But the Kingdom of God is among us. Look to your right, your left, in front of you, behind you: the Kingdom of God has come near you, and is in fact, sitting right there! We do need each other in the Kingdom of God. Perhaps that is why Jesus sent them out with travel partners. Perhaps the Kingdom of God is a simple as open, loving, inter-dependent community.
Where is spiritual power? How do we access spiritual power? I am not sure we always know. The Spirit blows where it will. But accessing spiritual power? That is right here. Together, as community, two by two, we give each other courage to walk the untraveled road. And that is where the Spirit is paving the way. So encourage each other. Share your ideas. Do something uncomfortable, bring a friend. Like the group of women from this congregation who are taking care of their lives by learning yoga, and bringing more and more friends into the practice of keeping their bodies strong and flexible. Yoga was certainly uncomfortable at first, but together they are gaining strength and having fun. That is spiritual power, too.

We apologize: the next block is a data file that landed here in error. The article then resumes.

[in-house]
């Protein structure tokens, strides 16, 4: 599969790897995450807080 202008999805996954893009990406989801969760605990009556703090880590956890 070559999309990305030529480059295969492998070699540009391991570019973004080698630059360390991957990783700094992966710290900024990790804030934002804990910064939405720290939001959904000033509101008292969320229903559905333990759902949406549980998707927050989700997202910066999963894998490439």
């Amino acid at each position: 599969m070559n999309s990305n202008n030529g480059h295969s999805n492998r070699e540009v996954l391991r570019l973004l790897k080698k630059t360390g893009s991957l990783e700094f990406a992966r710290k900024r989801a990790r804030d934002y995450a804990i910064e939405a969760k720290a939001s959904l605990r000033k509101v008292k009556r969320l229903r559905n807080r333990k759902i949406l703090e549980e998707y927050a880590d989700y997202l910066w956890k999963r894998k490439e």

We live in an era of uncertainty. So now is the moment for the people born of the Spirit. Get used to uncertainty. Get moving anyway. You are born of the Spirit. Your lives may look random. But go out to the villages and proclaim that the kingdom of God is near. It is near because you are near, and you have faith, and you have the breath of the Spirit, and they have Spirit too. And see who joins you, who reaches out to be healed, who welcomes you with peace. Stay with them. Share resources. Do the work.
Then come back to this home base and be welcomed, renewed, comforted, celebrated, and breathe again of the Spirit. Who knows what is in store next? We are fooling ourselves if we think we know. But love – we know. Spirit – we know. Jesus – we know. These believers, sitting in this place with you – these we know. And in them, the Kingdom of God has come near.
Because we are known, by divine love and the love surrounding us right here, we can get used to uncertainty. Lean on each other. Celebrate each other. It is enough. It is good.